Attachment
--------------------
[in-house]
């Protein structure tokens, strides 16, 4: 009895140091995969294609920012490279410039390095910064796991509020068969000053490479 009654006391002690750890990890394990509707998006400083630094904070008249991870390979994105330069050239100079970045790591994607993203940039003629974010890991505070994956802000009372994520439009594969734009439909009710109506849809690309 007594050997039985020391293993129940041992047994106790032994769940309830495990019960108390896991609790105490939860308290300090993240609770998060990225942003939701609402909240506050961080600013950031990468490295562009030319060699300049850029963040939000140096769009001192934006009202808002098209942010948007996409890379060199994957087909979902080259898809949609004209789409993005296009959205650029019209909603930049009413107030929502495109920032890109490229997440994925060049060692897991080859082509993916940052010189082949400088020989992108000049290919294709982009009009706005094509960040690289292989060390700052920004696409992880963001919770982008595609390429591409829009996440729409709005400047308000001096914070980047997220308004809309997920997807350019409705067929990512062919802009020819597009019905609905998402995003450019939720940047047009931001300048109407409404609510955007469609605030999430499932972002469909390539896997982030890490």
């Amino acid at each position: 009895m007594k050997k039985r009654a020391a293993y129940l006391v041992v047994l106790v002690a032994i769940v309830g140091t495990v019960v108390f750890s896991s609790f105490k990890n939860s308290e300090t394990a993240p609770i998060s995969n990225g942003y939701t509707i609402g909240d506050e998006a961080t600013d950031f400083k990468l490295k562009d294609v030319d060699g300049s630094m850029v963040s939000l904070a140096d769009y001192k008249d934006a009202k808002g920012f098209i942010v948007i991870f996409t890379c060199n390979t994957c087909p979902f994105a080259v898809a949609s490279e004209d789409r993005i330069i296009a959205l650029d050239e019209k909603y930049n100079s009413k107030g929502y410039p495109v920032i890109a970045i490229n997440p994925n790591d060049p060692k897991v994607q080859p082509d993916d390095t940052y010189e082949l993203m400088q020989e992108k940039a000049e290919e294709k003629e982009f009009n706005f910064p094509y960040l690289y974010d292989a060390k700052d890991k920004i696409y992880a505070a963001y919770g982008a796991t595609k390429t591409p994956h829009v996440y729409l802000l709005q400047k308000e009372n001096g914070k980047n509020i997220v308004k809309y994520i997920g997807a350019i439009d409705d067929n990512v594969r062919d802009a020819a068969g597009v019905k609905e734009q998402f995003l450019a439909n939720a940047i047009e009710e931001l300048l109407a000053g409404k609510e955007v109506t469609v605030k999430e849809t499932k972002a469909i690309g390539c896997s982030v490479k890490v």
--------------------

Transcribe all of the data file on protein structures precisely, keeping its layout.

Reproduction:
[in-house]
């Protein structure tokens, strides 16, 4: 009895140091995969294609920012490279410039390095910064796991509020068969000053490479 009654006391002690750890990890394990509707998006400083630094904070008249991870390979994105330069050239100079970045790591994607993203940039003629974010890991505070994956802000009372994520439009594969734009439909009710109506849809690309 007594050997039985020391293993129940041992047994106790032994769940309830495990019960108390896991609790105490939860308290300090993240609770998060990225942003939701609402909240506050961080600013950031990468490295562009030319060699300049850029963040939000140096769009001192934006009202808002098209942010948007996409890379060199994957087909979902080259898809949609004209789409993005296009959205650029019209909603930049009413107030929502495109920032890109490229997440994925060049060692897991080859082509993916940052010189082949400088020989992108000049290919294709982009009009706005094509960040690289292989060390700052920004696409992880963001919770982008595609390429591409829009996440729409709005400047308000001096914070980047997220308004809309997920997807350019409705067929990512062919802009020819597009019905609905998402995003450019939720940047047009931001300048109407409404609510955007469609605030999430499932972002469909390539896997982030890490």
């Amino acid at each position: 009895m007594k050997k039985r009654a020391a293993y129940l006391v041992v047994l106790v002690a032994i769940v309830g140091t495990v019960v108390f750890s896991s609790f105490k990890n939860s308290e300090t394990a993240p609770i998060s995969n990225g942003y939701t509707i609402g909240d506050e998006a961080t600013d950031f400083k990468l490295k562009d294609v030319d060699g300049s630094m850029v963040s939000l904070a140096d769009y001192k008249d934006a009202k808002g920012f098209i942010v948007i991870f996409t890379c060199n390979t994957c087909p979902f994105a080259v898809a949609s490279e004209d789409r993005i330069i296009a959205l650029d050239e019209k909603y930049n100079s009413k107030g929502y410039p495109v920032i890109a970045i490229n997440p994925n790591d060049p060692k897991v994607q080859p082509d993916d390095t940052y010189e082949l993203m400088q020989e992108k940039a000049e290919e294709k003629e982009f009009n706005f910064p094509y960040l690289y974010d292989a060390k700052d890991k920004i696409y992880a505070a963001y919770g982008a796991t595609k390429t591409p994956h829009v996440y729409l802000l709005q400047k308000e009372n001096g914070k980047n509020i997220v308004k809309y994520i997920g997807a350019i439009d409705d067929n990512v594969r062919d802009a020819a068969g597009v019905k609905e734009q998402f995003l450019a439909n939720a940047i047009e009710e931001l300048l109407a000053g409404k609510e955007v109506t469609v605030k999430e849809t499932k972002a469909i690309g390539c896997s982030v490479k890490v």